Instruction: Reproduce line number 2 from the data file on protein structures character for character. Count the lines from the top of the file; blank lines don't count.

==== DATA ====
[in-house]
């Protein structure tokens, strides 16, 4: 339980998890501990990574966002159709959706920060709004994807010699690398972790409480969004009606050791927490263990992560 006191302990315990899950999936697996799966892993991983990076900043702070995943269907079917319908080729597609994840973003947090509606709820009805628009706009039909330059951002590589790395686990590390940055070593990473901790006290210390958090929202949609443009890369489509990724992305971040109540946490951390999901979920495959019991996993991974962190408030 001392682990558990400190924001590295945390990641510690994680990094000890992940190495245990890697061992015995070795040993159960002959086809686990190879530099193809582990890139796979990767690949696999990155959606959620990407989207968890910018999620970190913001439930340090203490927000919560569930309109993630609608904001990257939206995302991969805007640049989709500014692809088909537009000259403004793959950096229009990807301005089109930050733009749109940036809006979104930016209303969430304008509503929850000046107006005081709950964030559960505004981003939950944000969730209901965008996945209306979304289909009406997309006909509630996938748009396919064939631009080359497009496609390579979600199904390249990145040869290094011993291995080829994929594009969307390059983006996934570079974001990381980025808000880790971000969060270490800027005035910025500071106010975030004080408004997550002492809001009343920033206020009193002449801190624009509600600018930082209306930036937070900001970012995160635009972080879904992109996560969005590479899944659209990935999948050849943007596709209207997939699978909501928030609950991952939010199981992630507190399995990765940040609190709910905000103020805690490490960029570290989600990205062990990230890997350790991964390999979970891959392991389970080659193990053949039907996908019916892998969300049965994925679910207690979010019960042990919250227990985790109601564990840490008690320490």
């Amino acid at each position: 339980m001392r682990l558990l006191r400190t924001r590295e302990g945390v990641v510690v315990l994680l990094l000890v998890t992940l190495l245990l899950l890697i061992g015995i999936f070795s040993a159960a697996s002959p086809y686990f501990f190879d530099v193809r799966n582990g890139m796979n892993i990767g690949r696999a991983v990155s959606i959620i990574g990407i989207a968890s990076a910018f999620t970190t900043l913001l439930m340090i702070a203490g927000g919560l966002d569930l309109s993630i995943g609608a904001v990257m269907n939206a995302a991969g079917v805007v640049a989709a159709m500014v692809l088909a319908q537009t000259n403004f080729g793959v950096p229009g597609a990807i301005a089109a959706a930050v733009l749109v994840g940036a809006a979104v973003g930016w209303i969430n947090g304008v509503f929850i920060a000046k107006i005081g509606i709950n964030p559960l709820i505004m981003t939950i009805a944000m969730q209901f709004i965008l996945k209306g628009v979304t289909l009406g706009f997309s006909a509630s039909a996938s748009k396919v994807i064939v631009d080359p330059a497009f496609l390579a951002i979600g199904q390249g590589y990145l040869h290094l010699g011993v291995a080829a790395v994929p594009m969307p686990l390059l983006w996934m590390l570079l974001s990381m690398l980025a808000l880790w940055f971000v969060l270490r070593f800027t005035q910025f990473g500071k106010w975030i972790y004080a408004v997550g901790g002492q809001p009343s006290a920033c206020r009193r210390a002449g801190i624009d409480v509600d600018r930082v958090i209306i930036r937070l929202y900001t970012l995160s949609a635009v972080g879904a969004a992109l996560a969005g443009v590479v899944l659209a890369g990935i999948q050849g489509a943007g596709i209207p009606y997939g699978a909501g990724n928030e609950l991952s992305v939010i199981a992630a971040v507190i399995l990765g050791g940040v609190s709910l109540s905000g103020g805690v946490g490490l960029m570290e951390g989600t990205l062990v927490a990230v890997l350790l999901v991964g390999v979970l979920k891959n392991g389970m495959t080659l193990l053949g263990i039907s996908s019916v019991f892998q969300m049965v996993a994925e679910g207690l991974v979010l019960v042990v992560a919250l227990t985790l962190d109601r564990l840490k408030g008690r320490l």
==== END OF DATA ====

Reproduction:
């Protein structure tokens, strides 16, 4: 339980998890501990990574966002159709959706920060709004994807010699690398972790409480969004009606050791927490263990992560 006191302990315990899950999936697996799966892993991983990076900043702070995943269907079917319908080729597609994840973003947090509606709820009805628009706009039909330059951002590589790395686990590390940055070593990473901790006290210390958090929202949609443009890369489509990724992305971040109540946490951390999901979920495959019991996993991974962190408030 001392682990558990400190924001590295945390990641510690994680990094000890992940190495245990890697061992015995070795040993159960002959086809686990190879530099193809582990890139796979990767690949696999990155959606959620990407989207968890910018999620970190913001439930340090203490927000919560569930309109993630609608904001990257939206995302991969805007640049989709500014692809088909537009000259403004793959950096229009990807301005089109930050733009749109940036809006979104930016209303969430304008509503929850000046107006005081709950964030559960505004981003939950944000969730209901965008996945209306979304289909009406997309006909509630996938748009396919064939631009080359497009496609390579979600199904390249990145040869290094011993291995080829994929594009969307390059983006996934570079974001990381980025808000880790971000969060270490800027005035910025500071106010975030004080408004997550002492809001009343920033206020009193002449801190624009509600600018930082209306930036937070900001970012995160635009972080879904992109996560969005590479899944659209990935999948050849943007596709209207997939699978909501928030609950991952939010199981992630507190399995990765940040609190709910905000103020805690490490960029570290989600990205062990990230890997350790991964390999979970891959392991389970080659193990053949039907996908019916892998969300049965994925679910207690979010019960042990919250227990985790109601564990840490008690320490």